CRAIG Whyte, the new owner of Rangers, has launched a robust fightback against the football club's critics on sectarianism, making clear that it will "not be made the whipping boys for society's failings".

Ahead of next week’s meeting of the Scottish Government’s joint action group on sectarianism, chaired by First Minister Alex Salmond, Mr Whyte has tasked his friend Jack Irvine, executive chairman of Media House International, to spearhead a “more aggressive” response to Rangers’ critics within and outwith the political world.

Mr Irvine said: “What we won’t be is knocked around by knee-jerk politicians and by others across the city. We’re drawing a line in the sand. Sectarianism is a problem but not the sole problem of Rangers Football Club.”

A decision to be more assertive was made following a meeting between Mr Whyte and members of the all-party Rangers Group at Westminster, which includes chairman John Robertson, the Labour MP for Glasgow North West, Peter Robinson, the Northern Irish First Minister, Lord Wallace of Tankerness, the Advocate General, and Eleanor Laing, the Conservative backbencher. Sectarianism was high on the meeting’s agenda.

Mr Irvine, a former editor of The Scottish Sun, said Rangers’ views were clear: that it fully supported Mr Salmond and the SNP Government to rid Scottish society of bigotry and that it applauded his decision not to rush through new legislation.

Mr Irvine added: “However, we are clear in our own minds that there are elements both in Glasgow and abroad, who are desperate to lay the blame for Scotland’s ills at the doors of Ibrox.

“I would have thought these politically motivated critics might use their energies to analyse the chief problems in our society such as poor education, unemployment, drugs and youth crime.

“All respectable Rangers supporters, and that is the vast majority, condemn bigotry and sectarianism but we will not be the whipping boys for society’s failings.

“For too long, Rangers have taken it in the neck. It’s a new owner, new management, new rules. Craig wants a more robust challenge to ill-informed critics. He does not intend for Rangers to be pushed around.”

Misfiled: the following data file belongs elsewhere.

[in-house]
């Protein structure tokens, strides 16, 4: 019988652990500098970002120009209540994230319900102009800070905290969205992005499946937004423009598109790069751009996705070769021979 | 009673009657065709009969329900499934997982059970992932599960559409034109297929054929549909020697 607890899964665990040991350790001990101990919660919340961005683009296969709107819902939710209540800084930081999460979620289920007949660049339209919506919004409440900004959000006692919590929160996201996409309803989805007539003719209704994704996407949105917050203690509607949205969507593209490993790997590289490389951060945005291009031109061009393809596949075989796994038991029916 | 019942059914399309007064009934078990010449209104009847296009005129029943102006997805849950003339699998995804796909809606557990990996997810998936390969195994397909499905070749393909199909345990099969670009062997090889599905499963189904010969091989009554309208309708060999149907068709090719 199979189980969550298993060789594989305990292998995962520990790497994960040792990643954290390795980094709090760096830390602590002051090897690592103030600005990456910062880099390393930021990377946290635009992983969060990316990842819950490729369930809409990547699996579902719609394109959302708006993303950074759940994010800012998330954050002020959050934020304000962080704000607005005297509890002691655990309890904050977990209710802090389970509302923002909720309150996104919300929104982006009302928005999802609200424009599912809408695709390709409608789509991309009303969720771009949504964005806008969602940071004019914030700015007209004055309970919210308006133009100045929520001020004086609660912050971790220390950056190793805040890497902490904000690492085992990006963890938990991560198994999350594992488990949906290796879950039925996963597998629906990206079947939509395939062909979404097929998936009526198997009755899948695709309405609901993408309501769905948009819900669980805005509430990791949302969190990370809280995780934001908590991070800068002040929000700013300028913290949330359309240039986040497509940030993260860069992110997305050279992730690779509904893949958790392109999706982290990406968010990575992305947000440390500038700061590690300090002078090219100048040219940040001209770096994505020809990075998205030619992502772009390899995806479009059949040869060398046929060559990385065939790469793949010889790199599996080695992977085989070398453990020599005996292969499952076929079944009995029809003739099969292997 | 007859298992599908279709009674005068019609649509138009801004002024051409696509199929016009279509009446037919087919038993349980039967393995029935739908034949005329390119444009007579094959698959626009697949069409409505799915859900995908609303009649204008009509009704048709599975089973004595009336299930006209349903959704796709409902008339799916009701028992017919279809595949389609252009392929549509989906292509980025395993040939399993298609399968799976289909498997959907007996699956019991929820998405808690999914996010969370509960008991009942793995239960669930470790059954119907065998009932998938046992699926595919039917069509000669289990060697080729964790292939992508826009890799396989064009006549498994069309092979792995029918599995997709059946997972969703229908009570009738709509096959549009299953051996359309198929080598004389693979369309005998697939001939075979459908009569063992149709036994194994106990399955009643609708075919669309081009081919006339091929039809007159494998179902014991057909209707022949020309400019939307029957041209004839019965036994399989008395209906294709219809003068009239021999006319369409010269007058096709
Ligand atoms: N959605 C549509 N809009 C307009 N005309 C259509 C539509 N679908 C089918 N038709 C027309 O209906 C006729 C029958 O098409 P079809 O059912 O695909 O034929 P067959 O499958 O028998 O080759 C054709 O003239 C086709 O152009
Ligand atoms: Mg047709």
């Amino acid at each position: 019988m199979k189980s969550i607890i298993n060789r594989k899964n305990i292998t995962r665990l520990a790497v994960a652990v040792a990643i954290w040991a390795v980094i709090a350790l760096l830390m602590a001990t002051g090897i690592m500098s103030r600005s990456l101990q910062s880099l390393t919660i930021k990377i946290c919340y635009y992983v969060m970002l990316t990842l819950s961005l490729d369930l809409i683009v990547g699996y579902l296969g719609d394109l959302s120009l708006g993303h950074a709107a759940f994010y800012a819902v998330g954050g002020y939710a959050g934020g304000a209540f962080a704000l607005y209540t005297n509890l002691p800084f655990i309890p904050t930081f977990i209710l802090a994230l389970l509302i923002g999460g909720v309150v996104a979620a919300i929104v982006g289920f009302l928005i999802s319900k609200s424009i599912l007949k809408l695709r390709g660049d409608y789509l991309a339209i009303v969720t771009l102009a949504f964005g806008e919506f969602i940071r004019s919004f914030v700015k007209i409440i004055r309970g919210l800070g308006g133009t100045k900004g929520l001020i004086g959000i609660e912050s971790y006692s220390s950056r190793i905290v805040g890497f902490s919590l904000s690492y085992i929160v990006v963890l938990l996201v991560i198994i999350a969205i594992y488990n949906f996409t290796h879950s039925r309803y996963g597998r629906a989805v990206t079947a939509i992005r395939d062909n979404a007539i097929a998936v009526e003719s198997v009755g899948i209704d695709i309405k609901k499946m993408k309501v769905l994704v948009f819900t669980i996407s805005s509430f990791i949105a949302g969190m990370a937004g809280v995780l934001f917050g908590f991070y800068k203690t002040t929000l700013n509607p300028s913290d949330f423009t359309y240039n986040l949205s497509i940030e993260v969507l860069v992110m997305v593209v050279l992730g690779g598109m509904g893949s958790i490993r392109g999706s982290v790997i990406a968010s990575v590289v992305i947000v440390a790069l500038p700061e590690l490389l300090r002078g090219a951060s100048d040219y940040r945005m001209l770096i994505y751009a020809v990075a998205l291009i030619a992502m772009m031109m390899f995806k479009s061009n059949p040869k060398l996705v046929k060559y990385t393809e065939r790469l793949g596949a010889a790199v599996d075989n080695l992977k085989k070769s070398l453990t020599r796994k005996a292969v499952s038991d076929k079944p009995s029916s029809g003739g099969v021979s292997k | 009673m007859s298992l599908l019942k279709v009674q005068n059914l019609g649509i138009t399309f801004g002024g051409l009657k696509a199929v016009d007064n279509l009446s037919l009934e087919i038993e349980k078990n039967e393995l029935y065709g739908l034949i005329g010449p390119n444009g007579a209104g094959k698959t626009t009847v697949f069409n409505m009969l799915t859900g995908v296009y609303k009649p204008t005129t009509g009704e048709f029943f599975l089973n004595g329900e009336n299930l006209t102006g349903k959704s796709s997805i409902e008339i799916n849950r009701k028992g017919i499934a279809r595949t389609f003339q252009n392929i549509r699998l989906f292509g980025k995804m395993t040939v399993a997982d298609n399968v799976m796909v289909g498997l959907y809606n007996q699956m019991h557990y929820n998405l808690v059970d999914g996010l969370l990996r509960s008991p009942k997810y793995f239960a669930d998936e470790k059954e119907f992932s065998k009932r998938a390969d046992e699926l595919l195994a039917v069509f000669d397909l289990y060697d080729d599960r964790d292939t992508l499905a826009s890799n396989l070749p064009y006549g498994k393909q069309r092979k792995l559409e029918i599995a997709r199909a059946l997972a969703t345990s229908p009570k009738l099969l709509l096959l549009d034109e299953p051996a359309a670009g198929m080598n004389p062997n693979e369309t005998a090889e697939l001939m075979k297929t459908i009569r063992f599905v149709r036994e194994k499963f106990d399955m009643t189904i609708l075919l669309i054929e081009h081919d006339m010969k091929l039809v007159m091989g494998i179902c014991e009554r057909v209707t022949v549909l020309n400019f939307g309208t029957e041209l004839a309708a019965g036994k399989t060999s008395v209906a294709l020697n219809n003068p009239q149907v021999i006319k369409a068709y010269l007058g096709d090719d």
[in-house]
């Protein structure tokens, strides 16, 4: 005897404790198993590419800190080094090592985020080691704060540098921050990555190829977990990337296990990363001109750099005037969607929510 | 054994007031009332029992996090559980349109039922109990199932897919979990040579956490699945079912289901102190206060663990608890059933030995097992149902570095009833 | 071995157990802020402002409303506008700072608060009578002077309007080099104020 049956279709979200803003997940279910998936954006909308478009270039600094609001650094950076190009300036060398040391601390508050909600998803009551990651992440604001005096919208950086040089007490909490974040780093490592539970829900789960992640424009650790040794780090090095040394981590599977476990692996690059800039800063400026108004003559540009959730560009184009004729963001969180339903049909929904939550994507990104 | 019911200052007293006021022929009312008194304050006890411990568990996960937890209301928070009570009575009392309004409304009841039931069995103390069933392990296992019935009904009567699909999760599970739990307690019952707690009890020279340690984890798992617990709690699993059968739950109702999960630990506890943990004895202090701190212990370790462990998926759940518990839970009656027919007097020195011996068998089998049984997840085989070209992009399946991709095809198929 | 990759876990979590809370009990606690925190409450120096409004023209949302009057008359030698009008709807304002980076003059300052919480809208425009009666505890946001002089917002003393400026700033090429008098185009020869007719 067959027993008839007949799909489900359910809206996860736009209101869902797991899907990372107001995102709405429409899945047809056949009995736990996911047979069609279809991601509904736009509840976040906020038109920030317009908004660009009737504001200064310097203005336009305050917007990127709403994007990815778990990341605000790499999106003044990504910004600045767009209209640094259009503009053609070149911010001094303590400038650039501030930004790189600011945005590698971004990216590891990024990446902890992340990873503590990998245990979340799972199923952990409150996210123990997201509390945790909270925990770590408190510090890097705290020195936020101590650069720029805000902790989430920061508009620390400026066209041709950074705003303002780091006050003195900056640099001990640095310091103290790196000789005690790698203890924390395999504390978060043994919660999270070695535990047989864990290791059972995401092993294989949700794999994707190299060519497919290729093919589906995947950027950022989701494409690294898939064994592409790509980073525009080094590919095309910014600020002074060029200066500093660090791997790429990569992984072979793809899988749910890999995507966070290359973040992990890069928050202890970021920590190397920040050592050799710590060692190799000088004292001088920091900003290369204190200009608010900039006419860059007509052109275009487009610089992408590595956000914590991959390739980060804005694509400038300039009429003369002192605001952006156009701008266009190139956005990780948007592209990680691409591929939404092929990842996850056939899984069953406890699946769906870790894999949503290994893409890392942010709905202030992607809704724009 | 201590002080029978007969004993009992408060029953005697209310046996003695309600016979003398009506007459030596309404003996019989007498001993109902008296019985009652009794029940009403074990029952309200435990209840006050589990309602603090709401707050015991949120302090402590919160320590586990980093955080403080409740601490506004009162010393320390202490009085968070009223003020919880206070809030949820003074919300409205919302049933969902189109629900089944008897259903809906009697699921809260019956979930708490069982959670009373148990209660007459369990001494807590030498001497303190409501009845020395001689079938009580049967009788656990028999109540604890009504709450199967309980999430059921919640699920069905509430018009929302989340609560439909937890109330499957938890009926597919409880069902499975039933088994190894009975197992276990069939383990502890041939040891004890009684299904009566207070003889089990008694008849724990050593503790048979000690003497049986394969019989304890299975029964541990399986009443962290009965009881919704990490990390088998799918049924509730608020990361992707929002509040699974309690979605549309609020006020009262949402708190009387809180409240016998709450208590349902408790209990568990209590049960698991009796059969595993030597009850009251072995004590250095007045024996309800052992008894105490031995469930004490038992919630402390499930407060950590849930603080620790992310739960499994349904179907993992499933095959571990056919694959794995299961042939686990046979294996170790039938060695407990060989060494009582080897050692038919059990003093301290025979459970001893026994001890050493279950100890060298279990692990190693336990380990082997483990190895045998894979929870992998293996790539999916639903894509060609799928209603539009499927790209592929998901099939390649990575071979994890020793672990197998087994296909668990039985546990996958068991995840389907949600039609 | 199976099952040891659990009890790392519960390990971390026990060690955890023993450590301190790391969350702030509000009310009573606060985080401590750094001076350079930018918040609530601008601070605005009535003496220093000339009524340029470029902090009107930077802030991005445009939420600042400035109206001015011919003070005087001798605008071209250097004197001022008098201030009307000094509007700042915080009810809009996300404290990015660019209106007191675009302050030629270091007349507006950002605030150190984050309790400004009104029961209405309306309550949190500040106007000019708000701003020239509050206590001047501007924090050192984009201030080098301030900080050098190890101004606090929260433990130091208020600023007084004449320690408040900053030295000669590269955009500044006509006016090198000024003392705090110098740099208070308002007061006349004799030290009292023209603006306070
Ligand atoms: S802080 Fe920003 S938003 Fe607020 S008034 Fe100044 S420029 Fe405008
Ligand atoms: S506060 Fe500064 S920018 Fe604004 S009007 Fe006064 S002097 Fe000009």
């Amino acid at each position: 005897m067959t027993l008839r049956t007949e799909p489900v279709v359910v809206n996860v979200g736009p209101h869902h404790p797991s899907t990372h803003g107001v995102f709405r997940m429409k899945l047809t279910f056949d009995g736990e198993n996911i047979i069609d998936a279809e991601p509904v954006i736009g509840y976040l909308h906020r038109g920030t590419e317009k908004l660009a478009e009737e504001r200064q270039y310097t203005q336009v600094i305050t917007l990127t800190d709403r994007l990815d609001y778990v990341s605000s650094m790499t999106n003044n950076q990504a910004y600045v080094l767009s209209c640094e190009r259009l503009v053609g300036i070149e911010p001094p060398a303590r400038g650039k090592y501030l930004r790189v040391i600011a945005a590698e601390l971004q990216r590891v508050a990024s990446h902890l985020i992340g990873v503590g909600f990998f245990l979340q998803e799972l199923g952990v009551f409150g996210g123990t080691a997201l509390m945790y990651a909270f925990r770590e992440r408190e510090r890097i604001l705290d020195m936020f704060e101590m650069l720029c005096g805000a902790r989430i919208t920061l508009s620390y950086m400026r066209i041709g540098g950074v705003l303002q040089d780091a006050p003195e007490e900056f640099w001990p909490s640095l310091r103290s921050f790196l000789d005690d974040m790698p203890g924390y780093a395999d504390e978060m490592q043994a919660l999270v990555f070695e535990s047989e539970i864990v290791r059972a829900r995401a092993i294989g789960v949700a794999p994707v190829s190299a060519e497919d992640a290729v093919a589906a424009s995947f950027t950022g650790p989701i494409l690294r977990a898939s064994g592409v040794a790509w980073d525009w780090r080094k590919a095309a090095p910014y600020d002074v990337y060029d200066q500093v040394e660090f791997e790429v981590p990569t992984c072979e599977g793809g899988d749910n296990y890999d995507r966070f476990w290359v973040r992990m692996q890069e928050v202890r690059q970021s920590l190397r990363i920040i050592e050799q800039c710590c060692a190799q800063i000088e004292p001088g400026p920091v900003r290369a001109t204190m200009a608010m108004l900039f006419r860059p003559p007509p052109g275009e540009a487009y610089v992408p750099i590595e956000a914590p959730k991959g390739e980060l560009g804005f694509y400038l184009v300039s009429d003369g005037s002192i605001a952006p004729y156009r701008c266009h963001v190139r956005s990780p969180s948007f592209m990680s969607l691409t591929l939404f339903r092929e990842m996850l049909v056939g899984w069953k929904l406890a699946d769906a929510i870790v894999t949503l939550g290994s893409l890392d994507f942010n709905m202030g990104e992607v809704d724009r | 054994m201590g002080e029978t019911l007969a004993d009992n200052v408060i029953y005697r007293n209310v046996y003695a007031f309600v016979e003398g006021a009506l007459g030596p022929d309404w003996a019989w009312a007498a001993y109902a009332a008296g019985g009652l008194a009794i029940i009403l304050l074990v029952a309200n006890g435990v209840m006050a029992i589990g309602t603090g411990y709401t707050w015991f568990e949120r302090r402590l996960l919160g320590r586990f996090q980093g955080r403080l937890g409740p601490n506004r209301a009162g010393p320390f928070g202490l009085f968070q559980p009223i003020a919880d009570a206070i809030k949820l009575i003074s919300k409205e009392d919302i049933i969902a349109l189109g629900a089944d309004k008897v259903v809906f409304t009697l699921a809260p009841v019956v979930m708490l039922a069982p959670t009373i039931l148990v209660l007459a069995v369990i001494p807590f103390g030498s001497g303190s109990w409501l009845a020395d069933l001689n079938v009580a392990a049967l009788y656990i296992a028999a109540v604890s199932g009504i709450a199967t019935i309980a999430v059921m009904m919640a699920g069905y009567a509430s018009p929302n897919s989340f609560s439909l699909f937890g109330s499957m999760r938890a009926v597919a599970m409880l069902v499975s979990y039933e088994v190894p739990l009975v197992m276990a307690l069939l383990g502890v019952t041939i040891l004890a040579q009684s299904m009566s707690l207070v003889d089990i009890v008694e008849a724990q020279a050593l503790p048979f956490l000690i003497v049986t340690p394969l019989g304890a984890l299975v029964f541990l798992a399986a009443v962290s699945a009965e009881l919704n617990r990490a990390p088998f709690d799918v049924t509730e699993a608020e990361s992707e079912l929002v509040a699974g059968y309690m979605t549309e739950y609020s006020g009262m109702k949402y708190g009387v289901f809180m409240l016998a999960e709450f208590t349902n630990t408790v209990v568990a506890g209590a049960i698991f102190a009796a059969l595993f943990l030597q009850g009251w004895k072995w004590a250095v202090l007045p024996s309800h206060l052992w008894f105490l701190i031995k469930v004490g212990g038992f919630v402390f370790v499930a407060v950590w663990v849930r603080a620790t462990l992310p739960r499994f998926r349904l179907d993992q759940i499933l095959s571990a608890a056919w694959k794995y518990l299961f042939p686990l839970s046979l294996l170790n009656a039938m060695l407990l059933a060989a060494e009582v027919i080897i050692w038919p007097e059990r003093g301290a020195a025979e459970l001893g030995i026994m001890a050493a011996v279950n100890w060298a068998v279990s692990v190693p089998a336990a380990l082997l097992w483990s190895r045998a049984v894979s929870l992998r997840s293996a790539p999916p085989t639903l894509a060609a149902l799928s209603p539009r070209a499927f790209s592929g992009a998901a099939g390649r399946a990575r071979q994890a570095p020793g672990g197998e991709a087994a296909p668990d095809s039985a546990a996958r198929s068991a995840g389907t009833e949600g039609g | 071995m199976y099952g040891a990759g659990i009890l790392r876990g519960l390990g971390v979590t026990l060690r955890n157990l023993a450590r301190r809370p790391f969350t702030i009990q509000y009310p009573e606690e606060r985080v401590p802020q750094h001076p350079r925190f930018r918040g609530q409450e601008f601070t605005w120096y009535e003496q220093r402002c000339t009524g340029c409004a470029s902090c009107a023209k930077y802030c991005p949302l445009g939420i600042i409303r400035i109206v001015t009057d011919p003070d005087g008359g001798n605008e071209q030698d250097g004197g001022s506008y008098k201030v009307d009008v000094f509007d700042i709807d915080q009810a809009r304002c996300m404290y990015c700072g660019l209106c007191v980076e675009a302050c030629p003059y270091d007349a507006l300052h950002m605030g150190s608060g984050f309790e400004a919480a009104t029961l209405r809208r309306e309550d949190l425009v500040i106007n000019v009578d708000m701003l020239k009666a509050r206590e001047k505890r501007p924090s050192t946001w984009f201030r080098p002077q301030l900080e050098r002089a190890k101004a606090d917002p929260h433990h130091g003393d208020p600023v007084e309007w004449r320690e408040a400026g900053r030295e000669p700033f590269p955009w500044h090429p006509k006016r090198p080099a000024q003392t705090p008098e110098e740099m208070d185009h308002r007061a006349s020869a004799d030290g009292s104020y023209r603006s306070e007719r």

Without naming names, Mr Irvine added: “I have a message for those who would denigrate Rangers: if you stop telling lies about us, we’ll stop telling the truth about you.”

Brian Donohoe, Labour MP for Central Ayrshire, who is the all-party Rangers Group secretary, supported Mr Irvine’s sentiments, saying: “We should be on the offensive not the defensive. Our record is there to speak for itself. This has to be taken forward on the basis of fairness to all.”

In April, Rangers was fined £71,294 by Uefa for sectarian chanting and will not have any of its fans at the first away match of next season after charges of inappropriate chanting were brought in both legs of a Europa League tie against PSV Eindhoven. It has been estimated Rangers could lose more than £2 million in lost gate receipts.

The issue of sectarianism came to a head earlier this year when Neil Lennon, the Celtic manager, became the victim of a hate campaign and was attacked during a game away to Hearts in Edinburgh. A 26-year-old man was subsequently charged with breach of the peace and assault, both aggravated by religious prejudice.

In May, the high-profile Glasgow lawyer and former Rangers chief, Donald Findlay QC, was targeted when a suspicious package, thought to be a knife, was sent to Cowdenbeath FC, where he is now chairman.

Meanwhile, two men are to face trial after suspected bombs were posted to Mr Lennon as well as other leading supporters of the club.